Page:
Already I’ve read a couple of commentaries on yesterday’s announcement that Eastern Mennonite and Goshen had left the Council for Christian Colleges & Universities (CCCU) rather than continue on as affiliate members, a step that was opposed by 25% of CCCU member presidents. I’ll withhold my own reflections until I’ve had a chance to post my interview with CCCU academic VP Rick Ostrander, but I don’t think it would surprise anyone to know that I resonate strongly with John Fea’s conflicted take:
This is a sad day for the CCCU. Eastern Mennonite was a charter member of the council. With both Eastern Mennonite and Goshen gone, the CCCU has lost much of its Mennonite voice–a brand of Christianity committed to social justice, peacemaking, and a cautious approach to nationalism. (Bluffton University, Fresno Pacific University, and Tabor College are Mennonite schools that remain in the CCCU).
The bottom line is that the CCCU has always maintained, in writing, a traditional view of Christian marriage. (Or at least that is how I understand this statement). By resigning, EMU and Goshen did the CCCU a big favor. The CCCU dodged a bullet this time, but I don’t think this issue is going away anytime soon. In the meantime, its membership will continue to embrace traditional marriage as a mark of fellowship.
John was also quoted to this effect in Scott Jaschik’s story this morning in Inside Higher Ed. That story added some interesting comments from Loren Schwartzendruber, the outgoing EMU president who had to resign from the CCCU board:
Asked if the departures of Eastern Mennonite and Goshen from CCCU might have allowed less tolerant institutions to win a battle over equity, Swartzendruber said, “That’s a valid perspective, but I don’t worry about that too much. We’re attempting to follow our mission as founded by the Mennonite Church and our goal is to be faithful to our own mission. My own perspective is that Christian witness is strengthened by diversity.”
Jaschik contacted Everett Piper, president of Oklahoma Wesleyan, to ask if that school would return to the CCCU, a step that council president Shirley Hoogstra had left open as a possibility:
But the president of Oklahoma Wesleyan said in an interview that his university would not be coming back. He said that he was concerned by how CCCU handled the issue, and that the failure to immediately take action when two member colleges accepted same-sex marriage troubled him. “The propensity to engage in prolonged conversation with the apparent desire to come to a creative consensus or compromise has made me feel uncomfortable, and I think we’ve made the right decision,” he said.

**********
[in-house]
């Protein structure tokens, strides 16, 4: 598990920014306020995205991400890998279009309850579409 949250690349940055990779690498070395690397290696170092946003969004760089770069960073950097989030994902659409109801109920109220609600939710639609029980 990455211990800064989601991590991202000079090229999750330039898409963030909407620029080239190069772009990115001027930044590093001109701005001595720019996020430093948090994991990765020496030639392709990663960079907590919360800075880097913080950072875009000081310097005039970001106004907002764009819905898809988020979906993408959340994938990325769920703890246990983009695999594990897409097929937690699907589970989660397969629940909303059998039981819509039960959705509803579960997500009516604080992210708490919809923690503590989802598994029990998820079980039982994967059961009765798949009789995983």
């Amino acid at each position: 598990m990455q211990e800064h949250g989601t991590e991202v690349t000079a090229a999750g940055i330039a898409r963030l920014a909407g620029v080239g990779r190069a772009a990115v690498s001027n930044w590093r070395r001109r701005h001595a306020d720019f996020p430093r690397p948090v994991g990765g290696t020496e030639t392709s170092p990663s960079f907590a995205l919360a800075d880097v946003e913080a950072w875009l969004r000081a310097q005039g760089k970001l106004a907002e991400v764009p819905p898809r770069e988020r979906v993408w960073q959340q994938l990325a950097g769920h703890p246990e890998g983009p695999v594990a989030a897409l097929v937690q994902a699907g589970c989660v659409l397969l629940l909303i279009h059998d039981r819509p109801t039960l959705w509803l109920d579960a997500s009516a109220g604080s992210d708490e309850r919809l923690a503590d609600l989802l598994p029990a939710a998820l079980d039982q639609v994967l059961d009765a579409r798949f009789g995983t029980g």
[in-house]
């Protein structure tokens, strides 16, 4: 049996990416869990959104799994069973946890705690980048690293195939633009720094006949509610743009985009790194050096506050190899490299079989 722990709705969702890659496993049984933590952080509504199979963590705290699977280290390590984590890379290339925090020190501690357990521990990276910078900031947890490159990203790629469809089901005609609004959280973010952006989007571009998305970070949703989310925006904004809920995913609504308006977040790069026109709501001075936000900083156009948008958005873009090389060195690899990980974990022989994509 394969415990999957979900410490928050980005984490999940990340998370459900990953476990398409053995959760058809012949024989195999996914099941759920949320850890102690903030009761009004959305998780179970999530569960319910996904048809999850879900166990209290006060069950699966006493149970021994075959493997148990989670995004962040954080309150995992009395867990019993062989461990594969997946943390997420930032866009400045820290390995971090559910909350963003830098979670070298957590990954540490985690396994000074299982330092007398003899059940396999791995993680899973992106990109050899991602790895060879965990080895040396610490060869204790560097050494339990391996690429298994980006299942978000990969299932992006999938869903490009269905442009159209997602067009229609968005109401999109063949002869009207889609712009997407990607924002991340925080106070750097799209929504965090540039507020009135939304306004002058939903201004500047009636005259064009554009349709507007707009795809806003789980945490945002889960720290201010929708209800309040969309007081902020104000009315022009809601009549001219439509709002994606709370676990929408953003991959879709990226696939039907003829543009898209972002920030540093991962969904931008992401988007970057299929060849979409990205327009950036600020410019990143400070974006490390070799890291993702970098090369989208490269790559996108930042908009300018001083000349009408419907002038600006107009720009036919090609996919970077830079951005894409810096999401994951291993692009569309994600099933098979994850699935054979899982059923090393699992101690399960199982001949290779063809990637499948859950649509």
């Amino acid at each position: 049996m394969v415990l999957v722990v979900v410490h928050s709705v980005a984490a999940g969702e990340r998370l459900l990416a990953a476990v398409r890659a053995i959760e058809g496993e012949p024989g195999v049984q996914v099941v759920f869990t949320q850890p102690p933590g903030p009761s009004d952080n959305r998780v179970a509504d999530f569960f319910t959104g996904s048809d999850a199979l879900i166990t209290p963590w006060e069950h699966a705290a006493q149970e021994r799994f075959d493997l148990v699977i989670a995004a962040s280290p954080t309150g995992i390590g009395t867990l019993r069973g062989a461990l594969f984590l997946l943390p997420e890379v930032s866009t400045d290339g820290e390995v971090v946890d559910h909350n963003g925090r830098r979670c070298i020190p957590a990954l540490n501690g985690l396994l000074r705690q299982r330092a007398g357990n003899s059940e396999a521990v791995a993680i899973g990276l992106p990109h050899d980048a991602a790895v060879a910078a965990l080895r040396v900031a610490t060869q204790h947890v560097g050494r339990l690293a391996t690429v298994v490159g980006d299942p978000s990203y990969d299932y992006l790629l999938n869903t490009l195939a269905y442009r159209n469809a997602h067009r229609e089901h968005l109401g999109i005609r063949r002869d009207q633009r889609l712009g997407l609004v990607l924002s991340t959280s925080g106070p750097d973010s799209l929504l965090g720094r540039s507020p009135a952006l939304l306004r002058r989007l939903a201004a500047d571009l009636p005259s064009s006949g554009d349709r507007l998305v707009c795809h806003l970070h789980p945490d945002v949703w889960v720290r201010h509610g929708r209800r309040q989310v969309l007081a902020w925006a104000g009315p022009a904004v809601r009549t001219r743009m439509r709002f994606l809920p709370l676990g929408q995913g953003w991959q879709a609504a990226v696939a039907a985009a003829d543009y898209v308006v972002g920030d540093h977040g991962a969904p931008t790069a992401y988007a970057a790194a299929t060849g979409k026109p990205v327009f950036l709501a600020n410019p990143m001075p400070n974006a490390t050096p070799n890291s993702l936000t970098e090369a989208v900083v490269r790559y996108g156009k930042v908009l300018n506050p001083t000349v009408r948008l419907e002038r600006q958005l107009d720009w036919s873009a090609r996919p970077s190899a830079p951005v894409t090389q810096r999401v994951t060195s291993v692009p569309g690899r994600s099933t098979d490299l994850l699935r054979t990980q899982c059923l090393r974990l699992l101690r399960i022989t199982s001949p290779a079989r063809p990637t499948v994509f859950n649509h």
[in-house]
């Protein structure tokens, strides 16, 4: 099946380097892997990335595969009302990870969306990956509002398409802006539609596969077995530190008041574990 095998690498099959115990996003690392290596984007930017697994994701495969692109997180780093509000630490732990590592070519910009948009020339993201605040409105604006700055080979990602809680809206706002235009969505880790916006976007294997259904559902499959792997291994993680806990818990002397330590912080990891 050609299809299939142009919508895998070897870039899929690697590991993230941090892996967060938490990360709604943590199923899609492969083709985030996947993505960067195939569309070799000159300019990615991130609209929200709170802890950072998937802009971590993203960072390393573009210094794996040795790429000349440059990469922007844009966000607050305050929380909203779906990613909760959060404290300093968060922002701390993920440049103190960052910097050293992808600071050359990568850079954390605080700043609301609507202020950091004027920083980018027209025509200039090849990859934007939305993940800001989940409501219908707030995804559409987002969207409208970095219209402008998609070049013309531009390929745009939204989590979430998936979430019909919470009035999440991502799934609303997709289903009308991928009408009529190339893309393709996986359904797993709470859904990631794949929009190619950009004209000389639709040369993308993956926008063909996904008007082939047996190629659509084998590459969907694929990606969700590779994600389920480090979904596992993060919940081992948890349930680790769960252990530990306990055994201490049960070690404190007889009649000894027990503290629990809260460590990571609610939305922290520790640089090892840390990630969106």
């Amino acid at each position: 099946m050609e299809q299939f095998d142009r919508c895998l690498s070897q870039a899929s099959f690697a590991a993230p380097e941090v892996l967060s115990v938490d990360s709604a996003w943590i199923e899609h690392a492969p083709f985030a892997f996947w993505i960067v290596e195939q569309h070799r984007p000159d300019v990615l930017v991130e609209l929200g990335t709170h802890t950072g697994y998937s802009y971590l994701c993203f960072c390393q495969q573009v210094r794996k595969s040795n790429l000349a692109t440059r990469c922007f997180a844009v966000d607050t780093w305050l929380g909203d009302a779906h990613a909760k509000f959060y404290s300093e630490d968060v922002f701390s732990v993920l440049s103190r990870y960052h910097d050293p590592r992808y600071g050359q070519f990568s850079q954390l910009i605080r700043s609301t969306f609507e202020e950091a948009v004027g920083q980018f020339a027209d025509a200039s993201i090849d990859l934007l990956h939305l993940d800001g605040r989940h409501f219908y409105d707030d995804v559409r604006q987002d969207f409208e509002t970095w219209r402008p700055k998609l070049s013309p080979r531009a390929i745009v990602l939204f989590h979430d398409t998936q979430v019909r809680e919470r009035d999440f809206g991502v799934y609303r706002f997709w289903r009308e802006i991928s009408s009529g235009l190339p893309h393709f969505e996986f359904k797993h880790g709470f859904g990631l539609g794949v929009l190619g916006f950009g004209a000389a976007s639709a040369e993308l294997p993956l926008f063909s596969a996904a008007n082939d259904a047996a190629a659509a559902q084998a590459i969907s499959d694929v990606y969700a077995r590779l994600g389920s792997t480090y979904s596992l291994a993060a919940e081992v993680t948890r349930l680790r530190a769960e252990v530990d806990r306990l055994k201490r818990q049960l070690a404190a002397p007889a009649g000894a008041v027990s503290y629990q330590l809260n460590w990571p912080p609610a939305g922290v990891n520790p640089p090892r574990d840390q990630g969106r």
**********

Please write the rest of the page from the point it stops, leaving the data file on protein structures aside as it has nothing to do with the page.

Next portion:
Two big open questions, even after Jaschik’s fine reporting:
1. How many CCCU members would have left had the two Mennonite schools not withdrawn?
Opinion was widespread, even among some of their critics, that Goshen and Eastern Mennonite had spared the CCCU significant damage by leaving. Colorado Christian president Bill Armstrong told WORLD Magazine that he “made a point of saying to my colleagues on the conference call [of CCCU presidents yesterday afternoon] that I really commend Goshen and EMU for doing the honorable thing…. If they had not done so, they would have left the board and the membership of the council in a very difficult position.”
Two weeks before his school preemptively withdrew from the CCCU in August, Union University president Dub Oliver had told WORLD that upwards of forty members might leave the council if it did not respond quickly to Goshen and EMU. The CCCU statement yesterday said that when the board surveyed member presidents during the consultative process, a quarter (about 30) indicated that they would not support retaining the Mennonite schools even as affiliate members.
But how many would have actually followed Union and Oklahoma Wesleyan out the door had EMU and Goshen remained in the CCCU in some capacity? Fea estimated that “probably more than a dozen” conservative schools would have left. Schwartzendruber wouldn’t give a number, but he told IHE that “a major split” most likely would have resulted, a schism “substantial enough that clearly it would result in major financial revenue losses” for the CCCU.
Cedarville University would have left if Goshen and EMU had remained, according to both Inside Higher Ed and WORLD, and the latter publication suggested the same of Colorado Christian and College of the Ozarks.
2. Are other CCCU members considering a Goshen/EMU-like change to their employment policies?
One in five CCCU presidents approved of Eastern Mennonite and Goshen retaining full member status. That, by itself, does not necessarily signal changes in those institutions’ hiring policies with respect to sexuality. But the CCCU statement did at least anticipate the possibility of such scenarios, in setting up a task force to clarify the council’s “associational categories” by next year:
During the task force working period [progress report due in January, final recommendations by next July], if any member institution changes its hiring policies relative to the historic Christian view of marriage, that institution will move to a “pending” status and be referred to the task force. While the task force will not decide, it will recommend to the Board how the pending institution could fit into the new categories.
WORLD reporter J.C. Derrick said that several CCCU members presidents told him “they are not aware of any other member schools considering similar changes.”
As I wrote yesterday, stay tuned…